Should You Use Nails Or Screws On A Wooden Fence? (Solved!)

So you’ve purchased some fence panels, and now you’re ready to build a picket fence. You’re all set to go! Or are you?…

You see, your next step is figuring out the best way to fasten those panels into position.

Nails are strong, but they can loosen too easily. And while screws will stay in place, they also cost twice as much as nails do.

So, are nails or screws better for holding up a wood fence?

Screws do a better job at holding wood together, binding two boards more tightly than a nail. Screws also stay fixed in place for a lot longer too, while nails can loosen overtime. So, if you had to choose between the two, you should opt to secure a fence with screws.

Now, this doesn’t mean that nails are an absolute no-no when it comes to fastening fences into place.

Screws may hold their position longer, but they tend to be more brittle than nails. This is because nails have a lot more shear strength compared to screws. So on very windy days, when that fence flexes, those nails will be able to handle the pressure better any screw.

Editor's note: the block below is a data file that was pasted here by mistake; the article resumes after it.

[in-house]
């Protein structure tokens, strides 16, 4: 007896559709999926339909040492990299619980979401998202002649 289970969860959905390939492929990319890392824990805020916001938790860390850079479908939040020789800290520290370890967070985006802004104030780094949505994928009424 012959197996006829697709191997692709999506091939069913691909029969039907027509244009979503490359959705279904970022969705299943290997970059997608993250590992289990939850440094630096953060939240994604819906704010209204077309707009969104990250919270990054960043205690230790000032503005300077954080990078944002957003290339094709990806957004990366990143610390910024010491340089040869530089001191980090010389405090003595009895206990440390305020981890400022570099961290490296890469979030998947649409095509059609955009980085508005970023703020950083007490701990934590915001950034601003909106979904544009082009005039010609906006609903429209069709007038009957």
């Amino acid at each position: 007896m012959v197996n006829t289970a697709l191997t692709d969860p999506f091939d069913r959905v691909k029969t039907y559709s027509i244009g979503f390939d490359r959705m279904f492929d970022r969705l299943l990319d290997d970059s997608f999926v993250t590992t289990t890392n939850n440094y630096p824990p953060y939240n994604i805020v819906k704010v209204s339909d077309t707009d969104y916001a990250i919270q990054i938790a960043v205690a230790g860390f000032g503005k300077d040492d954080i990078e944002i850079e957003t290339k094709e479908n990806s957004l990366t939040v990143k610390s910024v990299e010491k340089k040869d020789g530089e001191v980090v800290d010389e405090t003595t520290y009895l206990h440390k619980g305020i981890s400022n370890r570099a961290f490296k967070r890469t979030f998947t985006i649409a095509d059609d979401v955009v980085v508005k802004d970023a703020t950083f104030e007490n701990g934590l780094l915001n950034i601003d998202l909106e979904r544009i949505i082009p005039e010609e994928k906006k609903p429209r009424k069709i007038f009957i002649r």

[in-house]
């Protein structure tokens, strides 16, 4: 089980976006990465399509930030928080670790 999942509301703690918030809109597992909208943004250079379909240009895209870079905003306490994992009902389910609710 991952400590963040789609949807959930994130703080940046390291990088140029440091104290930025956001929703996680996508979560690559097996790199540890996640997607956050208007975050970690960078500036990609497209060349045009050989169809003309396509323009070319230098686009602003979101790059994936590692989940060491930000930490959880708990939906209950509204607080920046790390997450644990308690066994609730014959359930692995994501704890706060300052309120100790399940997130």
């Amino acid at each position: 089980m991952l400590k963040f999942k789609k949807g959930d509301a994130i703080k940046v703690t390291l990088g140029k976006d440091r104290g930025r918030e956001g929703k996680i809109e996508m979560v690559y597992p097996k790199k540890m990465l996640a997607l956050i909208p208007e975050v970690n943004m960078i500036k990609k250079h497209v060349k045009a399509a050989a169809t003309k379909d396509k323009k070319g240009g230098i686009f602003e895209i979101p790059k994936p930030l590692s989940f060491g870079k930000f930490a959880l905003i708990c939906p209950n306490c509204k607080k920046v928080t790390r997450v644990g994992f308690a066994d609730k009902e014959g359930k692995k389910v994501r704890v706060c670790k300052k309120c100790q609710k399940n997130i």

Plus, nails are so much quicker and easier to insert than a screw. And any decent framing nailer can make quick work of installing fence panels.

So, lets take a better look at what you need to think about before you start work on that fence…

nails or screws for wood fence

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Is It Better To Nail Or Screw Wood?

Backyard fencing aside, nails are the wood fastener of choice for outdoor construction.

From roofing to framing to window sill trim, galvanized nails are used in all manner of wood-related construction work.

And why is that? Well, it’s because nails are stronger than screws (of an equal length). Nails hold up well when wood starts to move around. They can also hold their own when placed under shear pressure (i.e. when a load is put on it).

What Are Galvanized Nails? These nails are weather-resistant nails that have been coated with zinc to help waterproof them.

So, in the age-old argument of nails vs screws, nails usually win.

Wait, I’m Still Confused, Should You Nail Or Screw A Fence?

Remember that age-old argument from a sentence ago? Well, that argument falls apart when it comes to wood fencing – both figuratively and literally.

Nails loosen way more easily than screws. So screws – while more brittle than nails – are better at binding two wood boards together. And that’s because a screws spiraled thread stops it from easily falling back out.

So, provided that screws aren’t required to hold up heavy loads, they are a better long-term option than nails.

What Are The Best Screws For Wood Fencing?

Most common wood screws are made of carbon steel wire. Which is a problem if you want to use them on an outdoor project.

All of that rain, moisture – and just plain oxygen – will corrode steel away in no time.

So, you need a type of screw that is specifically suitable for outdoor use. In which case, you need to use deck screws.

nails or screws for wood fence